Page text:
Atmospheric methane between 1000 A.D. and present: Evidence of anthropogenic emissions and climatic variability

Authors

  • D. M. Etheridge,

  • L. P. Steele,

  • R. J. Francey,

  • R. L. Langenfelds


Abstract

Atmospheric methane mixing ratios from 1000 A.D. to present are measured in three Antarctic ice cores, two Greenland ice cores, the Antarctic firn layer, and archived air from Tasmania, Australia. The record is unified by using the same measurement procedure and calibration scale for all samples and by ensuring high age resolution and accuracy of the ice core and firn air. In this way, methane mixing ratios, growth rates, and interpolar differences are accurately determined. From 1000 to 1800 A.D. the global mean methane mixing ratio averaged 695 ppb and varied about 40 ppb, contemporaneous with climatic variations. Interpolar (N-S) differences varied between 24 and 58 ppb. The industrial period is marked by high methane growth rates from 1945 to 1990, peaking at about 17 ppb yr−1 in 1981 and decreasing significantly since. We calculate an average total methane source of 250 Tg yr−1 for 1000–1800 A.D., reaching near stabilization at about 560 Tg yr−1 in the 1980s and 1990s. The isotopic ratio, δ13CH4, measured in the archived air and firn air, increased since 1978 but the rate of increase slowed in the mid-1980s. The combined CH4 and δ13CH4 trends support the stabilization of the total CH4 source.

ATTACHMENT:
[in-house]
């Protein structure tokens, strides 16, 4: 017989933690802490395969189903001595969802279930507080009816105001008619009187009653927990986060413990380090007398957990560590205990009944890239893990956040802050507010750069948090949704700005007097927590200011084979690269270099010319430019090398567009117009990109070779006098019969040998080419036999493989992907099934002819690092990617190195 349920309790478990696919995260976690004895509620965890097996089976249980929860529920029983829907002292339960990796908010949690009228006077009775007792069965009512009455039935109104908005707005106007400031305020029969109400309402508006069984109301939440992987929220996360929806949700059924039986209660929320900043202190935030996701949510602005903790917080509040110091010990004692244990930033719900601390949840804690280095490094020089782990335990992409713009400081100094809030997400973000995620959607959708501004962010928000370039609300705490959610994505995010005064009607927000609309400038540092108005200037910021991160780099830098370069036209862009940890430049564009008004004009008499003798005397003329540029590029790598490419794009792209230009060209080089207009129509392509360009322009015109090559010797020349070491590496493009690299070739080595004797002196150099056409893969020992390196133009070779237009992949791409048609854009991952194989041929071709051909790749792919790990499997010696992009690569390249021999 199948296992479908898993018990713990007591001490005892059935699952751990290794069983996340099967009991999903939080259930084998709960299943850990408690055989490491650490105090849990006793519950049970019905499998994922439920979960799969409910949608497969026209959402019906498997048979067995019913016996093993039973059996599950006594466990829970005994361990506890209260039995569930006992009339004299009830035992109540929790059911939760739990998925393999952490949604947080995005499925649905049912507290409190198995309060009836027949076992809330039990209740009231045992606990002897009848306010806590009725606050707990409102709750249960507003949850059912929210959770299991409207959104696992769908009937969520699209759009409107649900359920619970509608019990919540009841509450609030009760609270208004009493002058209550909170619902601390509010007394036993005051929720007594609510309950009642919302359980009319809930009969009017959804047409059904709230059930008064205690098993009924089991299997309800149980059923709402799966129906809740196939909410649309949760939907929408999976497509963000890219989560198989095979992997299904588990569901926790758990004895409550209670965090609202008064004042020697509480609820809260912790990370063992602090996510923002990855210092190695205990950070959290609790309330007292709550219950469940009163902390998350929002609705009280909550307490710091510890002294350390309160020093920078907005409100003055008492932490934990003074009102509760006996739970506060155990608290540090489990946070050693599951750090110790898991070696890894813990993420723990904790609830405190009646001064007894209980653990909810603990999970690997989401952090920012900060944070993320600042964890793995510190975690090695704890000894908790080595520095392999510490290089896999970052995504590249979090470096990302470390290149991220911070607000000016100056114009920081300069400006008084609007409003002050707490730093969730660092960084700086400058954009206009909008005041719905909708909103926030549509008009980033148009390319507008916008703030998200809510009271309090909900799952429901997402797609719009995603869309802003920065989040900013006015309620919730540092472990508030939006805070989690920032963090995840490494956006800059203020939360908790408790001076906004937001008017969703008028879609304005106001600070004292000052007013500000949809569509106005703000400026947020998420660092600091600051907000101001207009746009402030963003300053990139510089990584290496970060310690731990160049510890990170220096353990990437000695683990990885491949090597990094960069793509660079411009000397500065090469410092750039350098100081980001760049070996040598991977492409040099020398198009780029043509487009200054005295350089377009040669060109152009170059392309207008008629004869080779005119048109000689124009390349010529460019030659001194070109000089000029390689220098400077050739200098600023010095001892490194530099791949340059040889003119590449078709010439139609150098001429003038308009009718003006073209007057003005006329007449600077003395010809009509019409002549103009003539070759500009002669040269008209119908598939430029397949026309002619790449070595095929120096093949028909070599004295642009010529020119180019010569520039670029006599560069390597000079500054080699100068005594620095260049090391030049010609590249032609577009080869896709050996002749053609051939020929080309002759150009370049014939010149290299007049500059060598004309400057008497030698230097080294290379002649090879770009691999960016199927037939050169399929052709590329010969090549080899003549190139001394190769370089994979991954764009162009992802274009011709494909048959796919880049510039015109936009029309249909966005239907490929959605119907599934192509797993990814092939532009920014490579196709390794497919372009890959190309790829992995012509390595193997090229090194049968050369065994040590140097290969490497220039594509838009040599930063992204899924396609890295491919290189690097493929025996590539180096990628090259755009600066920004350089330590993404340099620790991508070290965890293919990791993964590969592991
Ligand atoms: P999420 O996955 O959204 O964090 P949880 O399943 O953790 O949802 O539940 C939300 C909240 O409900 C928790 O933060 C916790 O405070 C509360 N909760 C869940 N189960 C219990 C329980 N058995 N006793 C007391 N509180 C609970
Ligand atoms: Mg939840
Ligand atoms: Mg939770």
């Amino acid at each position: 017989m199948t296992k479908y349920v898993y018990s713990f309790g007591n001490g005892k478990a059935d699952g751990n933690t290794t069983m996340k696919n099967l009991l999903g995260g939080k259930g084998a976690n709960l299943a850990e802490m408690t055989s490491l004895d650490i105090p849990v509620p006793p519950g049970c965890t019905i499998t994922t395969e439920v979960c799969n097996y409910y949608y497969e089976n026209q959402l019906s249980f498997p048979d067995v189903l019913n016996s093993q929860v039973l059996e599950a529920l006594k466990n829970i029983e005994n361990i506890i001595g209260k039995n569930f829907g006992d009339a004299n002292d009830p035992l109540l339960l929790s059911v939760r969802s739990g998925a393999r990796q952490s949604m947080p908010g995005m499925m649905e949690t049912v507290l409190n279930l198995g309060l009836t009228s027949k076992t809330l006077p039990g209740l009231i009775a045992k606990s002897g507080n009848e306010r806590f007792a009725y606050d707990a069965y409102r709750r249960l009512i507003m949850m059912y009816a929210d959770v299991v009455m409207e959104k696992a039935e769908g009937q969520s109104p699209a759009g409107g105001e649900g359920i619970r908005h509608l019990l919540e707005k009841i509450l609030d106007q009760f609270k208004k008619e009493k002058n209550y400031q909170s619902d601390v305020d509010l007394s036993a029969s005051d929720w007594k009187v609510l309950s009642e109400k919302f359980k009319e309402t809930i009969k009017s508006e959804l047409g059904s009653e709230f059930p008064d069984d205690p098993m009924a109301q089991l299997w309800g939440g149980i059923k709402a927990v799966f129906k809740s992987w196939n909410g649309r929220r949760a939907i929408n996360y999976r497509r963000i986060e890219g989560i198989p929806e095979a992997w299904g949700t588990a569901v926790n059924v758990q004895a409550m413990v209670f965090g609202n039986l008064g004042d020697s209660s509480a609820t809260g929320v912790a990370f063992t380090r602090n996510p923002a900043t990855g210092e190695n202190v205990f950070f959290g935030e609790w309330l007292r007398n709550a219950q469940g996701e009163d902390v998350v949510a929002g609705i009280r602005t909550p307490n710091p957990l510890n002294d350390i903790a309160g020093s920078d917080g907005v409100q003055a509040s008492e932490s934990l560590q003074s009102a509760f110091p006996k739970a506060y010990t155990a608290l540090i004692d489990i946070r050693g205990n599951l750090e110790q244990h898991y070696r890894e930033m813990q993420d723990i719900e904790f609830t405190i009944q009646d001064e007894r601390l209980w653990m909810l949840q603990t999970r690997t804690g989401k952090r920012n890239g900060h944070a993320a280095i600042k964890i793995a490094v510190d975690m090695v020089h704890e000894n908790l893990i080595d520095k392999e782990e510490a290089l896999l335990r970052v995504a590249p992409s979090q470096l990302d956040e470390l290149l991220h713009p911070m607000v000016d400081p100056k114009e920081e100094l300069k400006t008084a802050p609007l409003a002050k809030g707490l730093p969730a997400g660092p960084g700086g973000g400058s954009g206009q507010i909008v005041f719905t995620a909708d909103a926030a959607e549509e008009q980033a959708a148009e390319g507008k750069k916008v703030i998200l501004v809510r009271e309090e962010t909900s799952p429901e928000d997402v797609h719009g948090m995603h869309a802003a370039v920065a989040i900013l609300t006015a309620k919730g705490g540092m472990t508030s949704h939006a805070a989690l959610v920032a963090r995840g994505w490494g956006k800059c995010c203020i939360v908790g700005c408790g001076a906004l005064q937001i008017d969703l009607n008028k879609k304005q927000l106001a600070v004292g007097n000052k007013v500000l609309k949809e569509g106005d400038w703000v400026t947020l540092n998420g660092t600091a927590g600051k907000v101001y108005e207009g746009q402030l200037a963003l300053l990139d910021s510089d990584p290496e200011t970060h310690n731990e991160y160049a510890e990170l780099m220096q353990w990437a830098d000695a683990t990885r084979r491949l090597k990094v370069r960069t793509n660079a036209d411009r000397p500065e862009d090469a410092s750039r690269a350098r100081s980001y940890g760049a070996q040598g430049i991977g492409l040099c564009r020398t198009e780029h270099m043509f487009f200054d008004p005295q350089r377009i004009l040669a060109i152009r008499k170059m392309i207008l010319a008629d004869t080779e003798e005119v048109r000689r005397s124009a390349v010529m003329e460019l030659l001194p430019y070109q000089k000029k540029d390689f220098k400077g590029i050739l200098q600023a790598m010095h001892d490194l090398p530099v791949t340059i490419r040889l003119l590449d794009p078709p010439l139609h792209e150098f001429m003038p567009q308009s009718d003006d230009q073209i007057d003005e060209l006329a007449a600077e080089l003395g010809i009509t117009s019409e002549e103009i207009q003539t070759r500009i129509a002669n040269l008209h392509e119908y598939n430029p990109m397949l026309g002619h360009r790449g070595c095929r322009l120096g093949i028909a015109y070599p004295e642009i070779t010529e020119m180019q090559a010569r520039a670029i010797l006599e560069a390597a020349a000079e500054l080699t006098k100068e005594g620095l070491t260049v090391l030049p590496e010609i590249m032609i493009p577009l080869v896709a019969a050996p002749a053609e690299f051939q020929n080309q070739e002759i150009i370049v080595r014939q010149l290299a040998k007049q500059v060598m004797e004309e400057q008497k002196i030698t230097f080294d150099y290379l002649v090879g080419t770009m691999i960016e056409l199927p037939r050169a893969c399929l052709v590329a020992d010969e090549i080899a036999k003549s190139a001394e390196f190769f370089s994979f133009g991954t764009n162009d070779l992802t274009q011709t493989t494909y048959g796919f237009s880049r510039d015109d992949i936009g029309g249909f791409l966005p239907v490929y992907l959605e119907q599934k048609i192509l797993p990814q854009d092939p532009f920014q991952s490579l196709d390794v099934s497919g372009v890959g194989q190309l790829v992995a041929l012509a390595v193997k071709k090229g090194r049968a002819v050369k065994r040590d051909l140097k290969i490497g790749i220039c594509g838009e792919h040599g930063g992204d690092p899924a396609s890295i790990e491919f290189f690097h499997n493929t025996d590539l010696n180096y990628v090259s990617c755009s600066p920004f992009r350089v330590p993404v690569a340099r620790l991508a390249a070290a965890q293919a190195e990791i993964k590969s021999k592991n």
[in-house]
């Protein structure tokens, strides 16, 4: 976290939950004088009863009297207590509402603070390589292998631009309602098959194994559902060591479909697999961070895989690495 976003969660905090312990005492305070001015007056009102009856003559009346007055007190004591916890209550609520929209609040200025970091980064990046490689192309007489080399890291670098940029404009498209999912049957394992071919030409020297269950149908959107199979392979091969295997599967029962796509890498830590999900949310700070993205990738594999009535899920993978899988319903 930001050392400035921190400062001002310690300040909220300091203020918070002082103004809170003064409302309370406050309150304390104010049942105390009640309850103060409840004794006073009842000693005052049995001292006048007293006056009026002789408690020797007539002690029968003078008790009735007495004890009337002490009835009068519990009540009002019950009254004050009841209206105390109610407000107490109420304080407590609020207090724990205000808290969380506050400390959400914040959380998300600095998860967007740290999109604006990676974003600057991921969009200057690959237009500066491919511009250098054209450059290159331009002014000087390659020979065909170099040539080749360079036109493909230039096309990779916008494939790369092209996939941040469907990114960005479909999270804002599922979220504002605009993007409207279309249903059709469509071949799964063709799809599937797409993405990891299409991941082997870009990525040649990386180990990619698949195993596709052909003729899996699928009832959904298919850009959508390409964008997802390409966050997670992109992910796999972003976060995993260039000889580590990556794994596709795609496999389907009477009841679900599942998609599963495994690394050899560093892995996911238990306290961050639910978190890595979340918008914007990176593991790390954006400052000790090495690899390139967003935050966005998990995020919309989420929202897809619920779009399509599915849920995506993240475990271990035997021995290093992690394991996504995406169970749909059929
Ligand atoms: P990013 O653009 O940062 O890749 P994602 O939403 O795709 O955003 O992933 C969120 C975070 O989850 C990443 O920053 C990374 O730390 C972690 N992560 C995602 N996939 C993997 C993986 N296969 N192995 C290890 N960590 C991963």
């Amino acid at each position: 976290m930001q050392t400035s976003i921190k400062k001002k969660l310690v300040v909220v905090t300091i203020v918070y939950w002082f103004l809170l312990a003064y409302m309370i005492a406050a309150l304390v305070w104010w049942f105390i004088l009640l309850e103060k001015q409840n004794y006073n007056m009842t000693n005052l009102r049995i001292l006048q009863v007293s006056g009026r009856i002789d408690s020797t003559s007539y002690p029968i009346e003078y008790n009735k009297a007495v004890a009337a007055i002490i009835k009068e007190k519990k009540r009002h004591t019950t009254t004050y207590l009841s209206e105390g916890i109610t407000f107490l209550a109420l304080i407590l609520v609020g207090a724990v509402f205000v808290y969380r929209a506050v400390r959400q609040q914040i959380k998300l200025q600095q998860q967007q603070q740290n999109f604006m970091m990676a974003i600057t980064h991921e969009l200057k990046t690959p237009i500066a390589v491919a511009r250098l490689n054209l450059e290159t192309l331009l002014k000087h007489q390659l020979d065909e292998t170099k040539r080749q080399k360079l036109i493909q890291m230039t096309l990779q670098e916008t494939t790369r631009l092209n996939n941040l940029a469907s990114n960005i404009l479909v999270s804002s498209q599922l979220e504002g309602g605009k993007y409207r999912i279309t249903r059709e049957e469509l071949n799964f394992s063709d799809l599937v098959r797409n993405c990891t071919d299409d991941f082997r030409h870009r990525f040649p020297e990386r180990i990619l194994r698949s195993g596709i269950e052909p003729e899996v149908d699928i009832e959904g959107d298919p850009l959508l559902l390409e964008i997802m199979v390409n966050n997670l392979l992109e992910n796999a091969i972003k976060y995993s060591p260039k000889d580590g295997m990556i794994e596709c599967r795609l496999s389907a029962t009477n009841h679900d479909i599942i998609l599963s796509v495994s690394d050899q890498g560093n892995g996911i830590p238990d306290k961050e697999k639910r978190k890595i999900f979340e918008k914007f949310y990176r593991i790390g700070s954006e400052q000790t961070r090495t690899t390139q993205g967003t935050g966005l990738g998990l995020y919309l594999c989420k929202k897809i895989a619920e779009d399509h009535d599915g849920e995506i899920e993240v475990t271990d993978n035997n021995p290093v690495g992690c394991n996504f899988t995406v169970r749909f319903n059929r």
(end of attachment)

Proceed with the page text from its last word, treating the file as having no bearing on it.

Ancillary